From the Economic Policy Institute (EPI): "Over the past two years, state [GOP] legislators across the country have launched an unprecedented series of initiatives aimed at lowering labor standards, weakening unions, and eroding workplace protections for both union and non-union workers. This policy agenda undercuts the ability of low- and middle-wage workers, both union and non-union, to earn a decent wage."
And America's workers are also facing a crime epidemic—one in which the criminals are rarely even made to pay back what they've stolen. The crime in question is wage theft:"The amount of money stolen out of employees' paychecks every year is far greater than the combined total stolen in all the bank robberies, gas station robberies, and convenience store robberies in the country."
Gordon Lafer at the EPI assesses some of the damage:
Fully 64 percent of low-wage workers have some amount of pay stolen out of their paychecks by their employers every week, including 26 percent who are effectively paid less than minimum wage. Fully three-quarters of workers who are due overtime have part or all of their earned overtime wages stolen by their employer. In total, the average low-wage worker loses a stunning $2,634 per year in unpaid wages, representing 15 percent of their earned income.And enforcement? Forget about it. At the federal level, there's just one agent enforcing wage laws for every 141,000 workers. More than half of the states have cut wage enforcement staff in recent years, and some states have tried to eliminate those positions entirely. For instance,
In 2010, Missouri’s labor department collected $200,000 in restitution for minimum-wage violations and $500,000 for prevailing-wage violations, and issued 1,714 citations for child-labor violations. Yet [Republican state House Speaker Steven] Tilley charged that investigators were being “overzealous,” particularly in prosecuting complaints of employers cheating on prevailing wages.For many Republican politicians, crimes committed by employers against workers don't really register as crimes at all in our political environment. And while the Obama administration has cracked down, the back pay it's collected is just a drop in the bucket of what workers have earned that their employers have taken.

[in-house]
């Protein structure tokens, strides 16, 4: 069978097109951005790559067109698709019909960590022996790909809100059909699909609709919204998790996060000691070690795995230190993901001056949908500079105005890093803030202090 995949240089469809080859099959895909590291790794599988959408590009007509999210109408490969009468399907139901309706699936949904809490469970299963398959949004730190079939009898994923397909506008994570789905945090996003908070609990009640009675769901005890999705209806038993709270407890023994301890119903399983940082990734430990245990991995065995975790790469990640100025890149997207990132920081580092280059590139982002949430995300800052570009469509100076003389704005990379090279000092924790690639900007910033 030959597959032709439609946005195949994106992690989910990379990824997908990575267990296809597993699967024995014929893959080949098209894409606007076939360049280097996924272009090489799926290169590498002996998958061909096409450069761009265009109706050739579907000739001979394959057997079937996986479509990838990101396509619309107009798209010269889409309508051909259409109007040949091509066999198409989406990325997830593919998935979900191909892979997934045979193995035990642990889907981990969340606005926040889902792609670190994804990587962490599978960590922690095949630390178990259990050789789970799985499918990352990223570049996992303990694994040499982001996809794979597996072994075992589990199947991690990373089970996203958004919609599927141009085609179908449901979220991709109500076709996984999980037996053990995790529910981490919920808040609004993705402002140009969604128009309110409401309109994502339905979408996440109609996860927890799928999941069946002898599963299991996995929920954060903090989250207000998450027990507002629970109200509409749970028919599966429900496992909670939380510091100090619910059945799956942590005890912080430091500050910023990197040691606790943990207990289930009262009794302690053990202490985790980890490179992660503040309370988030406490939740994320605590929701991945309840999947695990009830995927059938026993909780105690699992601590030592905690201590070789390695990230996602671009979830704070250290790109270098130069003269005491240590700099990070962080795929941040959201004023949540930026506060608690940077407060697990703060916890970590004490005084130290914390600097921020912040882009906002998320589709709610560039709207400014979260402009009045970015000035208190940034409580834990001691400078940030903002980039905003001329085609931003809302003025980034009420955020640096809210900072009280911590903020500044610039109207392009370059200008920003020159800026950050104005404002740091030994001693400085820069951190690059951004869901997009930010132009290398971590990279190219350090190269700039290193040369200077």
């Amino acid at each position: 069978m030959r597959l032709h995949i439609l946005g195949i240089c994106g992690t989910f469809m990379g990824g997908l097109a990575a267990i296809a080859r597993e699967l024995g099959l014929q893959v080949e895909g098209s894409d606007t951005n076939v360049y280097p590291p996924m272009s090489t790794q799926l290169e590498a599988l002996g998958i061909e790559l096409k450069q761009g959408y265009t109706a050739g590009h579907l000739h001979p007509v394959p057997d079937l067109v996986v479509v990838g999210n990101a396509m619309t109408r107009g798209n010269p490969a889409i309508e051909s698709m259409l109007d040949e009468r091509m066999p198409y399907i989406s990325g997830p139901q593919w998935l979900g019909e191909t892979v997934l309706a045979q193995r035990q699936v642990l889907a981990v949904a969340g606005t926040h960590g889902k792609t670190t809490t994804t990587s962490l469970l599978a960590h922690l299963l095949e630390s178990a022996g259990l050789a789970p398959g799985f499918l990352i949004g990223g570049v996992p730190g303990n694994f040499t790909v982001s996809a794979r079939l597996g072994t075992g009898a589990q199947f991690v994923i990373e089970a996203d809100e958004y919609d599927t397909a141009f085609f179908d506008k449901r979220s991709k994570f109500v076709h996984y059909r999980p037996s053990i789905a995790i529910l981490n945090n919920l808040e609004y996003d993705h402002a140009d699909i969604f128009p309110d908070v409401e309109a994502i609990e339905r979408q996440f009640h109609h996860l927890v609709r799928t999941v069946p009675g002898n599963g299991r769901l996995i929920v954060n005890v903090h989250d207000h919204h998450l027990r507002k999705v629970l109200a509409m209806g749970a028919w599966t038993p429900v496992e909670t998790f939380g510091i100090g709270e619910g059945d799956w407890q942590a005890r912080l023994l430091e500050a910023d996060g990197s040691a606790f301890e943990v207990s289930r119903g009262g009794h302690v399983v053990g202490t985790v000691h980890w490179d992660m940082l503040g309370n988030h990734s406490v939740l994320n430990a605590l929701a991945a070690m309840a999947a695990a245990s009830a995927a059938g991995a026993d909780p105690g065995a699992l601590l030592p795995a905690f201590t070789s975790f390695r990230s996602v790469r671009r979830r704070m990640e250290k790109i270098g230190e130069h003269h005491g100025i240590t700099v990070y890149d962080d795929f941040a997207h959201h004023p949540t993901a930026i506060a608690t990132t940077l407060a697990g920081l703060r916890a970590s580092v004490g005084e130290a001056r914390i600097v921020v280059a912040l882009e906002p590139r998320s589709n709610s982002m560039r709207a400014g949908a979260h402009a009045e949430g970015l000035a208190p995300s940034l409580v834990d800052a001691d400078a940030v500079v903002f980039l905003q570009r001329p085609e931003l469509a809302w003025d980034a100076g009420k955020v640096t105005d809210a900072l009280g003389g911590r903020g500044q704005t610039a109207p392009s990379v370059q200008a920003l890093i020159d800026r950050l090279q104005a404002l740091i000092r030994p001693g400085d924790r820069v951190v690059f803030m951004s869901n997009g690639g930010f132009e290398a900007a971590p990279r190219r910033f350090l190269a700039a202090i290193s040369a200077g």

The Department of Labor announced agreements to cut down on wage theft through mis-classification of workers. The agreements, with the Internal Revenue Service and a number of states, allow improved information sharing and law enforcement efforts against employers who mis-classify workers as independent contractors to avoid paying benefits or overtime and other pay.
Cracking down on wage theft had been a major focus for the previous Labor Secretary Hilda Solis:
In 2010, the Labor Department collected nearly $4 million in back wages on behalf of about 6,500 employees who had been misclassified, a 400 percent increase over the amount collected in 2008. The department has hired about 300 additional investigators to probe wage theft complaints.
The Department of Labor had been investigating large residential construction contractors. There are many more such examples out there. Wage theft takes many forms, from workers who work through lunch breaks or continue working after they've clocked out to those who simply aren't paid for their work; mis-classification of workers as independent contractors frames exploited workers as entrepreneurs, a category our society values, while really depriving them of the freedom of self-employment and the stability and benefits of being a direct employee.
50 percent of wage all earners had a net compensation less than or equal to the "median wage", which is estimated to be $27,519 for 2012 (but many employers must think that even THAT is too much.)